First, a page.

It’s inevitable. Flush from his bludgeoning of Meek Mill, it’s only a matter of time before Drake makes his move to clean house. Godfather fans will recognize immediately the fact that Michael Corleone had to kill all the old dons before he could become Capo di tutti capi.
Some of y’all have no idea what I’m talking about. For you, I’ll try to write slower.
So who’s left? Who’s the one man standing between Drake and total legitimacy; total control? Who’s the one rancid, unburied corpse of an MC that, until he’s properly disposed of, will always haunt the rap game with his presence and his lousy stuck-in-the-past fans?
Flabby, sick, old and weird, Jay-Z will have to answer the call. And the call’s coming.
And we should have known better than to believe Drake. We should have known that his cutesy “Diss me/you’ll never hear a reply for it” was too perfect; too promising.
Could this guy really be? Were we finally seeing the ushering in of a new era filled with the potential for something like the unity or at least restraint we so could have used when Pac and Big were still with us?
Then there was a bunch of other subliminals with a bunch of other inconsequential MCs. “Don’t do it Drake”, we were thinking. “Don’t sink to that level, you were supposed to be a better guy.”
Then, finally, the thing with Meek Mills and what’s worse, the response to the thing with Meek Mills.
If, as was claimed in the movie Whiplash, the worst thing you can tell an artist is “good job”, then certainly the worst thing you can tell an MC is “you murdered that nigga!” It leaves them with a taste for blood. It makes them embrace their inner vampire.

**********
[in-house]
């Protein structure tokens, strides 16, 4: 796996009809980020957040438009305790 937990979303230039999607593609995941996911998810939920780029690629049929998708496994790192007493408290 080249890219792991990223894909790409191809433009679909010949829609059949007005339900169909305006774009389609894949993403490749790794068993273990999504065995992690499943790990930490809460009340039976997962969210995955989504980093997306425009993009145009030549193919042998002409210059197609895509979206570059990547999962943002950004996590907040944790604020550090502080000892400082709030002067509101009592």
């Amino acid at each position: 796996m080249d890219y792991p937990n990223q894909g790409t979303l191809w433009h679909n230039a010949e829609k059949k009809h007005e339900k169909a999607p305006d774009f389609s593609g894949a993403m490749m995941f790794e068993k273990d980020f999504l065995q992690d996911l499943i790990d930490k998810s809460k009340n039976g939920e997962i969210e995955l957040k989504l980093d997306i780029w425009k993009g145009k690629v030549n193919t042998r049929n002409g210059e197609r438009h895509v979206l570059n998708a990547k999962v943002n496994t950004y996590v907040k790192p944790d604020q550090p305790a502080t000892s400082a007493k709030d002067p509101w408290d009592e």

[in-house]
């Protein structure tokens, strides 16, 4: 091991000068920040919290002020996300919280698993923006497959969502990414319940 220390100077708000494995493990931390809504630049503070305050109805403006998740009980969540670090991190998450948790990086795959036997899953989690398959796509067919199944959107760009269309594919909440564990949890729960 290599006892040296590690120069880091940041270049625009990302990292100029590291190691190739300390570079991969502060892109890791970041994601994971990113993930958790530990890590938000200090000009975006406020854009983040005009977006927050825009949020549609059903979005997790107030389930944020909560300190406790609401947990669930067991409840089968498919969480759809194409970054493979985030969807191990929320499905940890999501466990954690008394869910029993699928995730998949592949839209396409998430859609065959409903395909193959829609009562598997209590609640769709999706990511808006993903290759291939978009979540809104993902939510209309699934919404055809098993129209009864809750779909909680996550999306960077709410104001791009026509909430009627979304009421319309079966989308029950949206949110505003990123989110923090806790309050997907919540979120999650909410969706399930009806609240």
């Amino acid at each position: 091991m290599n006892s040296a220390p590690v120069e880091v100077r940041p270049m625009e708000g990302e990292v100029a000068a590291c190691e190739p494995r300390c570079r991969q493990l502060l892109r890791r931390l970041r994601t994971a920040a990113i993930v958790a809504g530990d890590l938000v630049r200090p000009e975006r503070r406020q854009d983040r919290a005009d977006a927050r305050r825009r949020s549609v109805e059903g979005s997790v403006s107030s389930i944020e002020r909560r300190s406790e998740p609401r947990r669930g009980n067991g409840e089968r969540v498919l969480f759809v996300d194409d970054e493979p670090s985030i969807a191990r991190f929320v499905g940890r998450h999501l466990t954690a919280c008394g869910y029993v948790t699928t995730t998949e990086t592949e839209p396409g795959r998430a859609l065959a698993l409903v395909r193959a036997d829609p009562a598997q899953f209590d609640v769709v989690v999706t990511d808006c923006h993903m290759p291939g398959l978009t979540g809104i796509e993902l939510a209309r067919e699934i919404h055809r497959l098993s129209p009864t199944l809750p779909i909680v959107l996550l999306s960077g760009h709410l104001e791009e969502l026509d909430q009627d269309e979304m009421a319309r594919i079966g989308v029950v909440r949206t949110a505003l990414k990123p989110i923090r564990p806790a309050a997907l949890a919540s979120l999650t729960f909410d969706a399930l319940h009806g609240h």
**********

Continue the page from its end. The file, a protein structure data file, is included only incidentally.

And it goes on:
On Jay’s side, the road to the top was rocky but his reign has been unprecedented. The fact that now, almost 20 years after his debut album, he’s still gotta be in your Top 5, beats the next longest tenured rap king by 17 years.
Still, Nas’ “Ether” remains the best ever hip hop diss song not because, like 50’s “Back Down“, which effectively ended Jah Rule’s career, “Ether” threw Hov’s future into question: Hov was, by that point too deeply entrenched into hip hop and, unlike Jah Rule who’d only ever been “hot”, Jay had been focused, determined and proficient.
No, “Ether” was the best hip hop diss song ever because, unlike Pac’s “Against All Odds” which is second best and effectively declared one man’s single-handed war against everybody, “Ether” worked in reverse, severing important Jay-Z relationships; both professional and personal. Jay’s fall outs with both Beanie Sigel and Jaz-O can be traced to “Ether”.
“It’s like Hov can’t drop bars these days without at least four art references,” Drake once told Rolling Stone. “I would love to collect [art] at some point, but I think the whole Rap/art world thing is getting kind of corny.”
Hov fired back on that stupid DJ Khaled song. Called Drake “Miss Drizzy”. You get the feeling however, that if hip hop were a basketball game, Jay would have pointed to his own chest the way that star players do when they’ve taken a bad or unnecessary shot.
Still, the fact that Hov would even respond to something stupid said in hubris by a young clown is a staggering lapse in maturity.
Drake didn’t have enough hair on his chest at the time to come right back. Now he’s nailed one coffin shut and he’s starting to look around.
Hov sampled “The Ecstasy of Gold” from The Good, The Bad & The Ugly on his “Blueprint 2” Nas diss and his core fans are probably hoping that this thing’s going to play out a little more like Unforgiven, with Hov in the Bill Munny role.
Or it could end like The Godfather II, with Michael not so much sad that he had to kill so many men, as wondering how things ever got so far gone.